[On Tuesdays I write about the top voted question on Ask Berkun (see the archive). This week’s question is from Regina [330 votes]: What gaps in communication exist in global virtual teams? Which I have simplified for your reading pleasure to why remote workers fail.]
The best argument about the viability of remote work is that it’s about results: any boss should let their good employees work remotely on a trial basis and see how it goes. If they can perform just as well, and their coworkers have no complaints, what’s the problem? You lose nothing and have a happier employee. Sadly many managers are afraid to try new ideas of any kind, which suggests they’re not all that great at being the boss anyway, but that’s a topic for another post.
Even when a remote experiment is done, and it fails, often it’s the remote worker, or the very idea of remote work, that gets scapegoated. This is sad. It’s far wiser to start by blaming the manager instead. Why? Well the Leffert’s Law of Management states that the starting assumption for managers should be that whatever is going wrong is their fault, and this rule applies to remote work too. A good boss realizes it’s their job to create an environment their staff can perform well in and remote work is just another scenario they should be taking responsibility for.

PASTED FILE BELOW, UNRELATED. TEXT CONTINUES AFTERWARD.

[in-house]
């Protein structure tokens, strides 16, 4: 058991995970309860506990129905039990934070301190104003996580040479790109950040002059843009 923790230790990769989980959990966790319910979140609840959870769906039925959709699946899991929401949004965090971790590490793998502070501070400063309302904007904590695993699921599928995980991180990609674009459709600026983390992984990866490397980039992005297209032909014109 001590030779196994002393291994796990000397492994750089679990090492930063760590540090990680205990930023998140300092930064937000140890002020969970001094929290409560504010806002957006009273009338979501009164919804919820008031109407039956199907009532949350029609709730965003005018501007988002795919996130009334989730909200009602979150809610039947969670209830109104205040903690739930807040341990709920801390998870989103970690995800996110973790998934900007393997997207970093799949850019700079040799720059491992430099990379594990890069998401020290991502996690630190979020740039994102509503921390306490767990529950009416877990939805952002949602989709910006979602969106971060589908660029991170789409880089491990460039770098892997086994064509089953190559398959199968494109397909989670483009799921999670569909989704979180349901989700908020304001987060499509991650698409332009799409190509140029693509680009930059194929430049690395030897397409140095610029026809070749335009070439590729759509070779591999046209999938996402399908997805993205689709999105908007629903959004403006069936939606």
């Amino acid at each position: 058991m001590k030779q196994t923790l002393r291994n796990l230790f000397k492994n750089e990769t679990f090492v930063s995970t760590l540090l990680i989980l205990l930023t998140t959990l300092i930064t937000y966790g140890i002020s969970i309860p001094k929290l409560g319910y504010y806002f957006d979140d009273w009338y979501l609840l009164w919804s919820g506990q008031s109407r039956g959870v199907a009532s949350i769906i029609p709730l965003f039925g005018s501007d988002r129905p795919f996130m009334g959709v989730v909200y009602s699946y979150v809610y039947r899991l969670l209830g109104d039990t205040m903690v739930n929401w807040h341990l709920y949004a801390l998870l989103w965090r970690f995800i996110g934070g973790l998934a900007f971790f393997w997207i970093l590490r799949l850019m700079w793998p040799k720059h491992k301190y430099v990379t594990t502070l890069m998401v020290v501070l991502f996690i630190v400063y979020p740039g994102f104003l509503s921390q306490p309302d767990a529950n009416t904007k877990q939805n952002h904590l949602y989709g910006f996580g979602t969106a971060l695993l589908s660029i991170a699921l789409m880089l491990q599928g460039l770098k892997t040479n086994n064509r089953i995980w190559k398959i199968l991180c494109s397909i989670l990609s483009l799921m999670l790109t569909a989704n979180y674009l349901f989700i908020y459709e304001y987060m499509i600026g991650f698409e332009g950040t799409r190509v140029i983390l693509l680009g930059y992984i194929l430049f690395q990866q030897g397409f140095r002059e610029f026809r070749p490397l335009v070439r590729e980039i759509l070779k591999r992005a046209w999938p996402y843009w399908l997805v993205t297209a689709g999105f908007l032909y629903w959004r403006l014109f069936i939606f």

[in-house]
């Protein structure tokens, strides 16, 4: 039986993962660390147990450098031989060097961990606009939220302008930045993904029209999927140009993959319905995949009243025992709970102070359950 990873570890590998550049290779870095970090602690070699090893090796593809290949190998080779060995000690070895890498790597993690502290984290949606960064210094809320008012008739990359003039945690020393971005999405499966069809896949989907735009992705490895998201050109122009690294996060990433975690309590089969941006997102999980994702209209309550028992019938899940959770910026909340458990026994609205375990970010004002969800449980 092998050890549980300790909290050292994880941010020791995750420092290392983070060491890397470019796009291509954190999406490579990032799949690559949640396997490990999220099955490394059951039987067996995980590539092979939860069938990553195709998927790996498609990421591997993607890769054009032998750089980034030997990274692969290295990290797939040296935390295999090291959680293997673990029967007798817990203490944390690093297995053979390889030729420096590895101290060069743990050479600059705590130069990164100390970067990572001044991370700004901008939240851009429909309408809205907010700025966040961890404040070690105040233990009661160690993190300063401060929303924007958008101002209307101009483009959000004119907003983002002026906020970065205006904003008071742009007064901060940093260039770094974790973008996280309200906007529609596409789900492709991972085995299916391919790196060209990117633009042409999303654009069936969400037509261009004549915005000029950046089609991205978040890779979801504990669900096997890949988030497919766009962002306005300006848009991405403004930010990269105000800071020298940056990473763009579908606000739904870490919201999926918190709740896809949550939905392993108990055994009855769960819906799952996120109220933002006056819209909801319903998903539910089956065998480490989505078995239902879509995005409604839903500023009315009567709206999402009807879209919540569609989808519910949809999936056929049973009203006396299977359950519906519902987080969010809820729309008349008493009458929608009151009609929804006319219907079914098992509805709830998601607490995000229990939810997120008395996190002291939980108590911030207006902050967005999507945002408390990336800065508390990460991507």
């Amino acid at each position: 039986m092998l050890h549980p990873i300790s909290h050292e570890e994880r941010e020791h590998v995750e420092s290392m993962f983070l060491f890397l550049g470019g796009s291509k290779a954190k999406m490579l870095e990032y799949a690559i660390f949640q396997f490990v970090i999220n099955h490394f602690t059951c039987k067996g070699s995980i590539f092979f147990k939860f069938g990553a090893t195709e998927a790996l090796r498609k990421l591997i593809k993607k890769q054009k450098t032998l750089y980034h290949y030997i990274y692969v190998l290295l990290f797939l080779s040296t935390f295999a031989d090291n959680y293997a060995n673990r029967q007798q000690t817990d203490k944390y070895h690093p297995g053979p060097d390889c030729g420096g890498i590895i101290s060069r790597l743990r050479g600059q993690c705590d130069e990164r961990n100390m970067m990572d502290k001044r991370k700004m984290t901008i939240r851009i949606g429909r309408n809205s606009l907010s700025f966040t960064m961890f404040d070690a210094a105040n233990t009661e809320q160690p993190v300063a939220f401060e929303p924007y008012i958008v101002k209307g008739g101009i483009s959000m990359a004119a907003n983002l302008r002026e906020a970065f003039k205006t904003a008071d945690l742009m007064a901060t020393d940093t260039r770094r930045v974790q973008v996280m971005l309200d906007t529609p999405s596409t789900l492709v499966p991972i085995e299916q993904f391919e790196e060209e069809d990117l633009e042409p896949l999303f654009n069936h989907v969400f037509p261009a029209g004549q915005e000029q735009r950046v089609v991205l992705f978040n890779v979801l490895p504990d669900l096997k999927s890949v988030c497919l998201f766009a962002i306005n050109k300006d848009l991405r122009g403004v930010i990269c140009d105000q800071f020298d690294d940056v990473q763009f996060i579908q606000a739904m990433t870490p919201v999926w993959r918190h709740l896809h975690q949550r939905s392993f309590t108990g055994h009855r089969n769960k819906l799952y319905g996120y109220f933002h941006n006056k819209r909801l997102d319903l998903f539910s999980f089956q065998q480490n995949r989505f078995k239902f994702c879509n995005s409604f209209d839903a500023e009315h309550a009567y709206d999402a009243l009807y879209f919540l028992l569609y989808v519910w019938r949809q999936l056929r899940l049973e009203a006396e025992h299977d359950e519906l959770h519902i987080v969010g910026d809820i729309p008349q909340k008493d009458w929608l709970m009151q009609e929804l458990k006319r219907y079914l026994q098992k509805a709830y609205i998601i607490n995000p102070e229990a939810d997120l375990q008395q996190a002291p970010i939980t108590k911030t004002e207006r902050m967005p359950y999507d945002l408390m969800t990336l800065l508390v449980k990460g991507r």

This sets the stage for the five most common reasons why remote workers fail:
- No ally in the main office. If there is a primary physical office, it’s hard for remote workers to know what they’re missing. Someone has to look out on their behalf in meetings, hallway discussions or post work happy-hour chats. No one likes having their time wasted, but without an ally decisions are often made that are not communicated to remote workers, even when those decisions directly impact them. It’s not hard to learn the habits of being an ally, but someone has to lead the way. Some workplaces adopt a remote-first culture, where as many discussions, meetings and processes are done online, and with tools that can be used from anywhere and at anytime (which often benefits “non-remote” workers too, as all conversations are archived and searchable, people can be more productive when traveling, etc.). The boss is the most obvious ally for a remote worker, making sure their perspective and needs are represented.